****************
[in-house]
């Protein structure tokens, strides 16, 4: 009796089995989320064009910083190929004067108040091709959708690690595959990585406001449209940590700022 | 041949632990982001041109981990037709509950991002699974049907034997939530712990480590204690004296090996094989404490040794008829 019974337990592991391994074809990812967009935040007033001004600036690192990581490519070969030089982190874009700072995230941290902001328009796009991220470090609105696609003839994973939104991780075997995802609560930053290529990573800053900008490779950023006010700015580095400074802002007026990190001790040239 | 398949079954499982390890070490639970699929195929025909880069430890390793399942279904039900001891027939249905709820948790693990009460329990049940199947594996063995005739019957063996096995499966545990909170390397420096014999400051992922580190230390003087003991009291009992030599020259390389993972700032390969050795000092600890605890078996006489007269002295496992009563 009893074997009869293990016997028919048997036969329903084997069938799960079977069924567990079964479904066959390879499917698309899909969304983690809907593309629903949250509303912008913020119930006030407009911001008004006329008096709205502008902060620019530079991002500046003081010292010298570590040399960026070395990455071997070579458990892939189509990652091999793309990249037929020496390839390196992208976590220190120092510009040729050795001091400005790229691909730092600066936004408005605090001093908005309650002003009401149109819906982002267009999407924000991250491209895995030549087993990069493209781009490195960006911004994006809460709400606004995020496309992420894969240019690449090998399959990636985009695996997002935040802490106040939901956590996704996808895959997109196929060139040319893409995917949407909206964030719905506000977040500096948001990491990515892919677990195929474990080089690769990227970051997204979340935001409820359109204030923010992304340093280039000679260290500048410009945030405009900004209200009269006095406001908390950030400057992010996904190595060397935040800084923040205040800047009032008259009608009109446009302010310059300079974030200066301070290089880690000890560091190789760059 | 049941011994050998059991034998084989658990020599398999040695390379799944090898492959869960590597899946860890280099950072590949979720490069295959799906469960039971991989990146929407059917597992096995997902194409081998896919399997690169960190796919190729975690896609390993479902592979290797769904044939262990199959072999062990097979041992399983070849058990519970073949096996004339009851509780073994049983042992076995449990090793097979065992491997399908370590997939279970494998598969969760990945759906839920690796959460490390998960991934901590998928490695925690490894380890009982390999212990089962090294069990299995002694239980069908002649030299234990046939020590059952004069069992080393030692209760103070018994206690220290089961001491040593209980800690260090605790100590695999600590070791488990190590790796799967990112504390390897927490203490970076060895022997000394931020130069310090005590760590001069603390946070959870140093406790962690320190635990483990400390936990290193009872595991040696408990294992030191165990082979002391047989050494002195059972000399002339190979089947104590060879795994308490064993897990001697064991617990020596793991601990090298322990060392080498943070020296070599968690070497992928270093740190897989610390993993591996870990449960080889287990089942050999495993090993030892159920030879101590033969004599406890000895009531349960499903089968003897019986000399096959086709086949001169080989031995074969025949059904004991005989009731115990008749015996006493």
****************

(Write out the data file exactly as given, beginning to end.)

[in-house]
């Protein structure tokens, strides 16, 4: 009796089995989320064009910083190929004067108040091709959708690690595959990585406001449209940590700022 | 041949632990982001041109981990037709509950991002699974049907034997939530712990480590204690004296090996094989404490040794008829 019974337990592991391994074809990812967009935040007033001004600036690192990581490519070969030089982190874009700072995230941290902001328009796009991220470090609105696609003839994973939104991780075997995802609560930053290529990573800053900008490779950023006010700015580095400074802002007026990190001790040239 | 398949079954499982390890070490639970699929195929025909880069430890390793399942279904039900001891027939249905709820948790693990009460329990049940199947594996063995005739019957063996096995499966545990909170390397420096014999400051992922580190230390003087003991009291009992030599020259390389993972700032390969050795000092600890605890078996006489007269002295496992009563 009893074997009869293990016997028919048997036969329903084997069938799960079977069924567990079964479904066959390879499917698309899909969304983690809907593309629903949250509303912008913020119930006030407009911001008004006329008096709205502008902060620019530079991002500046003081010292010298570590040399960026070395990455071997070579458990892939189509990652091999793309990249037929020496390839390196992208976590220190120092510009040729050795001091400005790229691909730092600066936004408005605090001093908005309650002003009401149109819906982002267009999407924000991250491209895995030549087993990069493209781009490195960006911004994006809460709400606004995020496309992420894969240019690449090998399959990636985009695996997002935040802490106040939901956590996704996808895959997109196929060139040319893409995917949407909206964030719905506000977040500096948001990491990515892919677990195929474990080089690769990227970051997204979340935001409820359109204030923010992304340093280039000679260290500048410009945030405009900004209200009269006095406001908390950030400057992010996904190595060397935040800084923040205040800047009032008259009608009109446009302010310059300079974030200066301070290089880690000890560091190789760059 | 049941011994050998059991034998084989658990020599398999040695390379799944090898492959869960590597899946860890280099950072590949979720490069295959799906469960039971991989990146929407059917597992096995997902194409081998896919399997690169960190796919190729975690896609390993479902592979290797769904044939262990199959072999062990097979041992399983070849058990519970073949096996004339009851509780073994049983042992076995449990090793097979065992491997399908370590997939279970494998598969969760990945759906839920690796959460490390998960991934901590998928490695925690490894380890009982390999212990089962090294069990299995002694239980069908002649030299234990046939020590059952004069069992080393030692209760103070018994206690220290089961001491040593209980800690260090605790100590695999600590070791488990190590790796799967990112504390390897927490203490970076060895022997000394931020130069310090005590760590001069603390946070959870140093406790962690320190635990483990400390936990290193009872595991040696408990294992030191165990082979002391047989050494002195059972000399002339190979089947104590060879795994308490064993897990001697064991617990020596793991601990090298322990060392080498943070020296070599968690070497992928270093740190897989610390993993591996870990449960080889287990089942050999495993090993030892159920030879101590033969004599406890000895009531349960499903089968003897019986000399096959086709086949001169080989031995074969025949059904004991005989009731115990008749015996006493």